State Rep. Bill Proctor said roughly 80% of the state’s budget comprises health and human services, education and public safety, leaving little room to work with otherwise.
State Rep. Bill Proctor appeared before the Flagler County Tea Party at the June 21 meeting, at Flagler Palm Coast High School, to discuss some of the outcomes of the 2011 session of the Florida legislature.
“I don’t think things are going to change appreciably for next session,” Proctor said in an interview prior to the Tea Party meeting.
Proctor said that on the state level, there are only so many options when working on a budget in the current economic times.
“It’s a difficult time, but the state is exactly like a family,” he said. “You’ve just got to be willing to cut, and you have to be willing to prioritize where you’re going to spend money.”
Gov. Rick Scott signed the 2012 budget in May, which is approximately $69 billion. Three parts of the budget — health and human services, education and public safety — make up about 80% of the budget. Because those three budget items are for essential services, it leaves very little room for other budget cuts, Proctor said.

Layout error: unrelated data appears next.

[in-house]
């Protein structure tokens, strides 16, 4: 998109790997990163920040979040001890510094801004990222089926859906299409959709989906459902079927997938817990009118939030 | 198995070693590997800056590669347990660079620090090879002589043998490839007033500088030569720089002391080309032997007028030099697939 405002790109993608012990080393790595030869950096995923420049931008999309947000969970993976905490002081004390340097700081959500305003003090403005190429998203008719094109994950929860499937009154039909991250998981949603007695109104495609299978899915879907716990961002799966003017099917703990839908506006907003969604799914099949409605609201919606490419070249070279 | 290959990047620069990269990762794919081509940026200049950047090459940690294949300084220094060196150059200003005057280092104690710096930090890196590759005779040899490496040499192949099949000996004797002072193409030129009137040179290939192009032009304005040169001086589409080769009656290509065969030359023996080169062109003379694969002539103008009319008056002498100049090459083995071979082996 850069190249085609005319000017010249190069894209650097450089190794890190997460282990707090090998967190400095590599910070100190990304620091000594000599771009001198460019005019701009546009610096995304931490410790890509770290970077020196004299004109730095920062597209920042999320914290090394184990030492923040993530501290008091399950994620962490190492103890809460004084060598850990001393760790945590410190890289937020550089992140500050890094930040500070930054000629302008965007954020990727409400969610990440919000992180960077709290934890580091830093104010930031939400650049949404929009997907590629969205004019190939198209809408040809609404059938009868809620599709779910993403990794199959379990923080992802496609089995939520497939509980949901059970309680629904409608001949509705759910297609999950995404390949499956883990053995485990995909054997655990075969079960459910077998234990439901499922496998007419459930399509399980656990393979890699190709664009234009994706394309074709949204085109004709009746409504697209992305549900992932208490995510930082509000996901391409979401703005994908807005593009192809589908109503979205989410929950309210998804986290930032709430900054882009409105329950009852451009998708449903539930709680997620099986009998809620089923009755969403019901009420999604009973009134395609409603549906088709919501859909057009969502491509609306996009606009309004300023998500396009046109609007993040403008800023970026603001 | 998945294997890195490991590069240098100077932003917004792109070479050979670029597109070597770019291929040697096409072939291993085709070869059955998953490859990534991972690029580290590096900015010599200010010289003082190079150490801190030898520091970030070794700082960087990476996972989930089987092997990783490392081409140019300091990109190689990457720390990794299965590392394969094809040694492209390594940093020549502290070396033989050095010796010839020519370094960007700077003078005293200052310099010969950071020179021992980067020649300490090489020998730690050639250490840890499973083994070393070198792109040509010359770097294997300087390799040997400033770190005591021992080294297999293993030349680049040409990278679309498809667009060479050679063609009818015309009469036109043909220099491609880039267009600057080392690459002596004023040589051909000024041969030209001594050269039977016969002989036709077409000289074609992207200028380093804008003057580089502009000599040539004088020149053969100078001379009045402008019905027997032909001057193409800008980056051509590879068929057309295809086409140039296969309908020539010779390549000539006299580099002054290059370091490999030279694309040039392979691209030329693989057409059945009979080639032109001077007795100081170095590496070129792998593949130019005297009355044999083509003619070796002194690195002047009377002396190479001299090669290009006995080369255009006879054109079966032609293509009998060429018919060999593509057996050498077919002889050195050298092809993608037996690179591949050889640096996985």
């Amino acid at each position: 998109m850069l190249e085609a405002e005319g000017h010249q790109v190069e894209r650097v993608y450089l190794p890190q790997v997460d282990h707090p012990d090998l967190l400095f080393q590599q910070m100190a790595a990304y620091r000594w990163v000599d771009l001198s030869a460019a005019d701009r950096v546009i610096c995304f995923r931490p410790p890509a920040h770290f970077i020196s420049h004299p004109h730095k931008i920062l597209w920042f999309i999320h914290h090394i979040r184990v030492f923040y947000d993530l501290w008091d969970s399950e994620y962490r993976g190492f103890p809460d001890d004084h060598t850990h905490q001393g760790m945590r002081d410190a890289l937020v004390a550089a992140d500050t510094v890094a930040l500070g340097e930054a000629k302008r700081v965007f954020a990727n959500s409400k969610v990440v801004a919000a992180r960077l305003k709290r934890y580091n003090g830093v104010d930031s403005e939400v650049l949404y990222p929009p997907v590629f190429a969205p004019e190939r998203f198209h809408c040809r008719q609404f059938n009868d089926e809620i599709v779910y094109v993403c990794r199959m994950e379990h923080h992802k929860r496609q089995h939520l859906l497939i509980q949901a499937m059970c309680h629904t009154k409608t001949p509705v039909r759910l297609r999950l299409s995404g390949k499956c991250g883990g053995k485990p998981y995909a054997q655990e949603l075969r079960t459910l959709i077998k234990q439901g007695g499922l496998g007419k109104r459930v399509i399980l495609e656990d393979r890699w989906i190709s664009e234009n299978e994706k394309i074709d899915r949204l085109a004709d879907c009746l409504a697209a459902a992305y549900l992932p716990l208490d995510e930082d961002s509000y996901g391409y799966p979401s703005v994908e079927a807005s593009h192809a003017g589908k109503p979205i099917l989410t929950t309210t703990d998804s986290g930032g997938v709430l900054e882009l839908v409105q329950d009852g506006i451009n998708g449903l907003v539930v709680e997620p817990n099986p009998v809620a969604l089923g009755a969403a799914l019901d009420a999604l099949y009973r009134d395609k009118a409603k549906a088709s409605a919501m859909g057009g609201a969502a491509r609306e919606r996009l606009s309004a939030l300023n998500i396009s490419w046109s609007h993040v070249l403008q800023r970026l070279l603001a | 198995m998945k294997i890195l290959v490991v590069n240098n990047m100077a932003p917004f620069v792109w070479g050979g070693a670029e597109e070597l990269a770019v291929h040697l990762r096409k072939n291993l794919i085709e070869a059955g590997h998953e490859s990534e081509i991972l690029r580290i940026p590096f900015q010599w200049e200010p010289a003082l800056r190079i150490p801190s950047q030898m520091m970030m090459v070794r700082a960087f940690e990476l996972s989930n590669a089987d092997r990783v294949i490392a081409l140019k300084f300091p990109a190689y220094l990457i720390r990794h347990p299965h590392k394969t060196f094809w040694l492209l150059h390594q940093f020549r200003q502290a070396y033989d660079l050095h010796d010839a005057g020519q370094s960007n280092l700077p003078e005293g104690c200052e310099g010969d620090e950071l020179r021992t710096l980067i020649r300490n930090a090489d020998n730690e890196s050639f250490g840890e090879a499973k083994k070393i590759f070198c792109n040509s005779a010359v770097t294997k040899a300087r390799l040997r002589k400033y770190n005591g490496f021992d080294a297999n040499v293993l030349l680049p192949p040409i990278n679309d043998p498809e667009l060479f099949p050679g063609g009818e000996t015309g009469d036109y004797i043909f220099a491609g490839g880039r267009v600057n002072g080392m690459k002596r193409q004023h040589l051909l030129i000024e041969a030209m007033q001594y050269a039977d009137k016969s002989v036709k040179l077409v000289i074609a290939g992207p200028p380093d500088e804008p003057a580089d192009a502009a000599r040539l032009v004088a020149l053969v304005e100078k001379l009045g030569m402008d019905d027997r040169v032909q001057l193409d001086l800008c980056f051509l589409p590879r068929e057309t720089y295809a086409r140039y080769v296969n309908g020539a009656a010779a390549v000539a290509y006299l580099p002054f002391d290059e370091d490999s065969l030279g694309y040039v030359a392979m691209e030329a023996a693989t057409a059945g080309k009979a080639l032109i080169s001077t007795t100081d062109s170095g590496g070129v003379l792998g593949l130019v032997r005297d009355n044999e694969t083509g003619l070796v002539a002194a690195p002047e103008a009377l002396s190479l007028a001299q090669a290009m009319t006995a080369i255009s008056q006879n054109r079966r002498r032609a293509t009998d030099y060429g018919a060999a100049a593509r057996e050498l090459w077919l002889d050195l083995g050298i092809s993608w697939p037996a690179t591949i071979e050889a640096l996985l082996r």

“You add up those numbers and there’s not a lot to play with,” he added.
Proctor said some of the main objectives at this year’s legislative session were to balance the budget while not raising taxes.
“You cannot tax yourself out of a recession,” Proctor said. “You can only dig the hole deeper.”
Proctor respects Conklin
Proctor also discussed education.
He said he understands School Board member Colleen Conklin’s desire for the Flagler County School Board to sue the state for inadequately funding education.
“I don’t know that it’s a wise thing to do, but it’s their call,” he said. “The point is that basically, the Legislature could not do much more unless they raise taxes. It’s just tough times.
“I’m sympathetic with (the School Board), and I understand the problem, but the reality is it’s tough all over.”
Proctor also discussed the ongoing issue of Internet cafés throughout Palm Coast. At the June 21 meeting, the City Council unanimously approved the second reading of a six-month moratorium on Internet cafés. Some Palm Coast residents wanted to know why the Legislature didn’t take any action.
Proctor said Internet cafés came up late in the session, and time ran out.
Contact Andrew O’Brien at [email protected].